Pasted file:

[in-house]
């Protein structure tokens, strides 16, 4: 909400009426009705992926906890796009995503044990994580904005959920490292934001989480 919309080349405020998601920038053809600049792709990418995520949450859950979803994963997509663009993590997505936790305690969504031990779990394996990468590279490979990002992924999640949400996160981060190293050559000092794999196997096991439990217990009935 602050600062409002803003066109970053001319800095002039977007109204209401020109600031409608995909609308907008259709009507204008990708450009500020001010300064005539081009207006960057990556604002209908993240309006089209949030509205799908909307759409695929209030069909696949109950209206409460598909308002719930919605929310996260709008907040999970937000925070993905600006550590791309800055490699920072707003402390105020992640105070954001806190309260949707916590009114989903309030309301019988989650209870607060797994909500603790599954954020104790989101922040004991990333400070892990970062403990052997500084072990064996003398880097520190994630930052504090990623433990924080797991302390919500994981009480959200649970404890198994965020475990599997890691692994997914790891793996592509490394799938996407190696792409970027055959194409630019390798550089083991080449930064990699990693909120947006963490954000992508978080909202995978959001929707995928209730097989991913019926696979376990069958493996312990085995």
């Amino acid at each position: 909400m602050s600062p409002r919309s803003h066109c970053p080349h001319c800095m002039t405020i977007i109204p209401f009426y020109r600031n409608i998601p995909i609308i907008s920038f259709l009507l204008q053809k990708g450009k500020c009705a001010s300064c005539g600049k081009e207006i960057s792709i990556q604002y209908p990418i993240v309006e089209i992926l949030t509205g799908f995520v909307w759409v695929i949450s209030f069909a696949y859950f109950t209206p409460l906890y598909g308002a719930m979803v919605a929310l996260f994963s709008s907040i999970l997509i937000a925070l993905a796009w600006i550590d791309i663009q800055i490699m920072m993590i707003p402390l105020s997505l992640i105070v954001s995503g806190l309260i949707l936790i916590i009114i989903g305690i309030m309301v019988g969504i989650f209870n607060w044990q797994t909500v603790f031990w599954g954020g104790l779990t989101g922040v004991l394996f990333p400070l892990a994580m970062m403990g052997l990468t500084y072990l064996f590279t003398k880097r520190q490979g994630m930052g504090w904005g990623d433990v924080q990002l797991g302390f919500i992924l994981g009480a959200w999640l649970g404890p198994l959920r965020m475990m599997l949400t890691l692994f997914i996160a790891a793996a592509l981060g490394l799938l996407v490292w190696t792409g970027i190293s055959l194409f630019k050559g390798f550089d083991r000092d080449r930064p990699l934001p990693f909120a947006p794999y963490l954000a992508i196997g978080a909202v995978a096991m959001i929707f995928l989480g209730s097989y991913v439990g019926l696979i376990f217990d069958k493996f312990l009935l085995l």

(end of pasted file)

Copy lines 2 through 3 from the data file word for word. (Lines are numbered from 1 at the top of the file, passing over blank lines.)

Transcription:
């Protein structure tokens, strides 16, 4: 909400009426009705992926906890796009995503044990994580904005959920490292934001989480 919309080349405020998601920038053809600049792709990418995520949450859950979803994963997509663009993590997505936790305690969504031990779990394996990468590279490979990002992924999640949400996160981060190293050559000092794999196997096991439990217990009935 602050600062409002803003066109970053001319800095002039977007109204209401020109600031409608995909609308907008259709009507204008990708450009500020001010300064005539081009207006960057990556604002209908993240309006089209949030509205799908909307759409695929209030069909696949109950209206409460598909308002719930919605929310996260709008907040999970937000925070993905600006550590791309800055490699920072707003402390105020992640105070954001806190309260949707916590009114989903309030309301019988989650209870607060797994909500603790599954954020104790989101922040004991990333400070892990970062403990052997500084072990064996003398880097520190994630930052504090990623433990924080797991302390919500994981009480959200649970404890198994965020475990599997890691692994997914790891793996592509490394799938996407190696792409970027055959194409630019390798550089083991080449930064990699990693909120947006963490954000992508978080909202995978959001929707995928209730097989991913019926696979376990069958493996312990085995």
């Amino acid at each position: 909400m602050s600062p409002r919309s803003h066109c970053p080349h001319c800095m002039t405020i977007i109204p209401f009426y020109r600031n409608i998601p995909i609308i907008s920038f259709l009507l204008q053809k990708g450009k500020c009705a001010s300064c005539g600049k081009e207006i960057s792709i990556q604002y209908p990418i993240v309006e089209i992926l949030t509205g799908f995520v909307w759409v695929i949450s209030f069909a696949y859950f109950t209206p409460l906890y598909g308002a719930m979803v919605a929310l996260f994963s709008s907040i999970l997509i937000a925070l993905a796009w600006i550590d791309i663009q800055i490699m920072m993590i707003p402390l105020s997505l992640i105070v954001s995503g806190l309260i949707l936790i916590i009114i989903g305690i309030m309301v019988g969504i989650f209870n607060w044990q797994t909500v603790f031990w599954g954020g104790l779990t989101g922040v004991l394996f990333p400070l892990a994580m970062m403990g052997l990468t500084y072990l064996f590279t003398k880097r520190q490979g994630m930052g504090w904005g990623d433990v924080q990002l797991g302390f919500i992924l994981g009480a959200w999640l649970g404890p198994l959920r965020m475990m599997l949400t890691l692994f997914i996160a790891a793996a592509l981060g490394l799938l996407v490292w190696t792409g970027i190293s055959l194409f630019k050559g390798f550089d083991r000092d080449r930064p990699l934001p990693f909120a947006p794999y963490l954000a992508i196997g978080a909202v995978a096991m959001i929707f995928l989480g209730s097989y991913v439990g019926l696979i376990f217990d069958k493996f312990l009935l085995l």